What is co-management?
Co-management is one of the primary ways to attach your existing Configuration Manager deployment to the Microsoft 365 cloud. It helps you unlock additional cloud-powered capabilities like conditional access.
Co-management enables you to concurrently manage Windows 10 devices by using both Configuration Manager and Microsoft Intune. It lets you cloud-attach your existing investment in Configuration Manager by adding new functionality. By using co-management, you have the flexibility to use the technology solution that works best for your organization.
When a Windows 10 device has the Configuration Manager client and is enrolled to Intune, you get the benefits of both services. You control which workloads, if any, you switch the authority from Configuration Manager to Intune. Configuration Manager continues to manage all other workloads, including those workloads that you don't switch to Intune, and all other features of Configuration Manager that co-management doesn't support.
You're also able to pilot a workload with a separate collection of devices. Piloting allows you to test the Intune functionality with a subset of devices before switching a larger group.
When you concurrently manage Windows 10 devices with both Configuration Manager and Microsoft Intune, this configuration is called co-management. When you manage devices with Configuration Manager and enroll to a third-party MDM service, this configuration is called coexistence. Having two management authorities for a single device can be challenging if not properly orchestrated between the two. With co-management, Configuration Manager and Intune balance the workloads to make sure there are no conflicts. This interaction doesn't exist with third-party services, so there are limitations with the management capabilities of coexistence. For more information, see Third-party MDM coexistence with Configuration Manager.
Paths to co-management
There are two main paths to reach to co-management:
Existing Configuration Manager clients: You have Windows 10 devices that are already Configuration Manager clients. You set up hybrid Azure AD, and enroll them into Intune.
New internet-based devices: You have new Windows 10 devices that join Azure AD and automatically enroll to Intune. You install the Configuration Manager client to reach a co-management state.
For more information on the paths, see Paths to co-management.
When you enroll existing Configuration Manager clients in co-management, you gain the following immediate value:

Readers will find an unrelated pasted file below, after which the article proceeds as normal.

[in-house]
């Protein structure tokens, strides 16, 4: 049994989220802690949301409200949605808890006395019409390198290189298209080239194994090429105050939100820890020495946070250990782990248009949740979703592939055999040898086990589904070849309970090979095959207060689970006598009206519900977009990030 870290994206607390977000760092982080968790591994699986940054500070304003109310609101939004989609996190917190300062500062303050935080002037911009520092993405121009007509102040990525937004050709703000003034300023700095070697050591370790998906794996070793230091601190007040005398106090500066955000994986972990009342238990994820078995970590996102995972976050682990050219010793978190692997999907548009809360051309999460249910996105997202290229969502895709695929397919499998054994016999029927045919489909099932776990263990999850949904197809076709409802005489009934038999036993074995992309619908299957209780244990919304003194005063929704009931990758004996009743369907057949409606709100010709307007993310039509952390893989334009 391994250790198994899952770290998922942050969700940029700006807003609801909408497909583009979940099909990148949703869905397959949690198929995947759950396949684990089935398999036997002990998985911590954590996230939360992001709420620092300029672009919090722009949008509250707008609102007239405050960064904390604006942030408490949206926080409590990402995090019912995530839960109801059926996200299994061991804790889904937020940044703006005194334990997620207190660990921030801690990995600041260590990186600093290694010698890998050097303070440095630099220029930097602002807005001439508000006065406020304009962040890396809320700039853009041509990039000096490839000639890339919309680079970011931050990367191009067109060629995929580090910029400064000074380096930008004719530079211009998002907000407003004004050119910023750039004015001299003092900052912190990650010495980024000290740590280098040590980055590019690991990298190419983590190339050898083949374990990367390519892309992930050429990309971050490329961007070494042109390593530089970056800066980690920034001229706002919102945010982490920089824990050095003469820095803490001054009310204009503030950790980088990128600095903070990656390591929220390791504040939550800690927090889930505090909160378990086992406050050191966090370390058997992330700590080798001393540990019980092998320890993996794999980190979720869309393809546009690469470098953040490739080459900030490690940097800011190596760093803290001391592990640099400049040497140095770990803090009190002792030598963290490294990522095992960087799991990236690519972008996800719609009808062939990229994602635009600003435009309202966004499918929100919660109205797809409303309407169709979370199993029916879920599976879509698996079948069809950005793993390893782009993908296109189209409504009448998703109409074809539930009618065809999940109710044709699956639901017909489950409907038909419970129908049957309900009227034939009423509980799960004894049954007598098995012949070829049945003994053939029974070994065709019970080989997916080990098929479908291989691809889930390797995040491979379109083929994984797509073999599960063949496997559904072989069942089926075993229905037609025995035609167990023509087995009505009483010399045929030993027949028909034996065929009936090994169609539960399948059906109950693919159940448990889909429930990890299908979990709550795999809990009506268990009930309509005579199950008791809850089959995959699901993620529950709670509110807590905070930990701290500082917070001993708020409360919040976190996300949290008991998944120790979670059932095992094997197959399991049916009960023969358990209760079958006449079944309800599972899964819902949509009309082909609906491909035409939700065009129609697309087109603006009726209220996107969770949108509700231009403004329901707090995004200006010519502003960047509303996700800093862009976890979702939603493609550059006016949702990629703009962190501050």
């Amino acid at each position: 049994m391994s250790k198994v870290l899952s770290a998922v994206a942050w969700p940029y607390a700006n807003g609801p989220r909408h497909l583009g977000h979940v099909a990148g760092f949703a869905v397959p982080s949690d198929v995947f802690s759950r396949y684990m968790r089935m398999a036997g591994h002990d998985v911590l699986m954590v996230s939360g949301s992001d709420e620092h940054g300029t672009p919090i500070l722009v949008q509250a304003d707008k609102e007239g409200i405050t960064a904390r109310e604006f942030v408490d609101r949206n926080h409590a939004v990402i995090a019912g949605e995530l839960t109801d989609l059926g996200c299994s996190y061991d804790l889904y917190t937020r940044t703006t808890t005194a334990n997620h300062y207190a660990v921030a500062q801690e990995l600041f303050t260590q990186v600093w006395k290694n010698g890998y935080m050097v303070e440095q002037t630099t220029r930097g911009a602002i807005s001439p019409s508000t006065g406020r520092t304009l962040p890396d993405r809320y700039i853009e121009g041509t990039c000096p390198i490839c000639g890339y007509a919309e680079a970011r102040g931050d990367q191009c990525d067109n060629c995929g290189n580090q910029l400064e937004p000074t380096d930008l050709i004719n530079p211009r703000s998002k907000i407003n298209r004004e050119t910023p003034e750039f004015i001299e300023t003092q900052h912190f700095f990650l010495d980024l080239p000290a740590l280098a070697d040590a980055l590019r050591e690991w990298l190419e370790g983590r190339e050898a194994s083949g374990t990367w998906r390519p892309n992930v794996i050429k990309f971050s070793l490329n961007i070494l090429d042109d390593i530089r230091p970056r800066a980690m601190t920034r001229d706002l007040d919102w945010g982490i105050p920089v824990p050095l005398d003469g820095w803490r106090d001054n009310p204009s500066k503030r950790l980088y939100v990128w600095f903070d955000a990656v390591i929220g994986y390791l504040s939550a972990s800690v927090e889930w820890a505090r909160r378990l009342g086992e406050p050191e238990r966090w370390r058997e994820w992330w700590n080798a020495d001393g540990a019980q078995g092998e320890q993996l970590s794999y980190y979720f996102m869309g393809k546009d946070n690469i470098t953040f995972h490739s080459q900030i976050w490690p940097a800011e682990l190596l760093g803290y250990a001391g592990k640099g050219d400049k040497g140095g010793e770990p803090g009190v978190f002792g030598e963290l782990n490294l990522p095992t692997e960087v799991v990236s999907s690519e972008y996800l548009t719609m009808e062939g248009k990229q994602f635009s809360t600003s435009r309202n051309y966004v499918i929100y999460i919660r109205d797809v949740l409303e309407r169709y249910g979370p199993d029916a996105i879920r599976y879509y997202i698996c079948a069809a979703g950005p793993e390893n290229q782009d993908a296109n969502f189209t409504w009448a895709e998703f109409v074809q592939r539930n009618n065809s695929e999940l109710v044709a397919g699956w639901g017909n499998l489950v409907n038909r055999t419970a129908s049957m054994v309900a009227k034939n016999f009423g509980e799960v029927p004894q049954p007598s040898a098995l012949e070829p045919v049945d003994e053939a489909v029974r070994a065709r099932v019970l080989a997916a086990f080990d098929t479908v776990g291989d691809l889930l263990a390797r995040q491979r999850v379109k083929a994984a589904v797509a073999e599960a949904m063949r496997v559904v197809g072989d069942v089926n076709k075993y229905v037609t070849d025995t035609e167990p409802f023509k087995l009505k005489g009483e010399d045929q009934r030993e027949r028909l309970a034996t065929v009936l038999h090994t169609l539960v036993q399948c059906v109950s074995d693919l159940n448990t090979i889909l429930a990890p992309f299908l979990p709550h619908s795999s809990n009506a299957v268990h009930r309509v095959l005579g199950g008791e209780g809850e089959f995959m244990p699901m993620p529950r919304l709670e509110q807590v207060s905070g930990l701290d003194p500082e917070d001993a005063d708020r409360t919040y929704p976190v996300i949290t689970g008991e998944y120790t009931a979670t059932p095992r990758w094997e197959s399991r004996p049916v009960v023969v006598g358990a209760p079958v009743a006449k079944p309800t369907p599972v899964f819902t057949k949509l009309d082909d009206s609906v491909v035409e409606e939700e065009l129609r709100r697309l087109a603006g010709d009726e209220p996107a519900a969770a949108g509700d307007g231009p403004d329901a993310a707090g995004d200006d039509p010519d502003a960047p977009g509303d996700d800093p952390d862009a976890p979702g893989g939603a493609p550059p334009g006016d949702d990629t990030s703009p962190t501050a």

Conditional access with device compliance
Intune-based remote actions, for example: restart, remote control, or factory reset
Centralized visibility of device health
Link users, devices, and apps with Azure Active Directory (Azure AD)
Modern provisioning with Windows Autopilot
For more information on this immediate value from co-management, see the quickstarts series to Cloud connect with co-management.
Co-management also enables you to orchestrate with Intune for several workloads. For more information, see the Workloads section.
Co-management has these prerequisites in the following areas:
- Configuration Manager
- Azure Active Directory (Azure AD)
- Microsoft Intune
- Windows 10
- Permissions and roles
Azure AD Premium
An Enterprise Mobility + Security (EMS) subscription includes both Azure Active Directory Premium and Microsoft Intune.
At least one Intune license for you as the administrator to access the Intune portal.
Make sure you assign an Intune license to the account that you use to sign in to your tenant. Otherwise, sign in fails with the error message "User not recognized".
You may not need to purchase and assign individual Intune or EMS licenses to your users. For more information, see the Product and licensing FAQ.
Co-management requires Configuration Manager version 1710 or later.
Starting in Configuration Manager version 1806, you can connect multiple Configuration Manager instances to a single Intune tenant.
Enabling co-management itself doesn't require that you onboard your site with Azure AD. For the second path scenario, internet-based Configuration Manager clients require the cloud management gateway (CMG). The CMG requires the site is onboarded to Azure AD for cloud management.
Windows 10 devices must be connected to Azure AD. They can be either of the following types:
Upgrade your devices to Windows 10, version 1709 or later. For more information, see Adopting Windows as a service.
Windows 10 mobile devices don't support co-management.
Permissions and roles
|Set up a cloud management gateway in Configuration Manager||Azure Subscription Manager|
|Create Azure AD apps from Configuration Manager||Azure AD Global Administrator|
|Import Azure apps in Configuration Manager||Configuration Manager Full Administrator
No additional Azure roles needed
|Enable co-management in Configuration Manager||An Azure AD user
Configuration Manager Full Administrator with All scope rights.
For more information about Azure roles, see Understand the different roles.
For more information about Configuration Manager roles, see Fundamentals of role-based administration.
You don't have to switch the workloads, or you can do them individually when you're ready. Configuration Manager continues to manage all other workloads, including those workloads that you don't switch to Intune, and all other features of Configuration Manager that co-management doesn't support.
Co-management supports the following workloads:
Windows Update policies
Resource access policies
Office Click-to-Run apps
For more information, see Workloads.
The co-management dashboard helps you review machines that are co-managed in your environment. The graphs can help identify devices that might need attention.
For more information, see How to monitor co-management.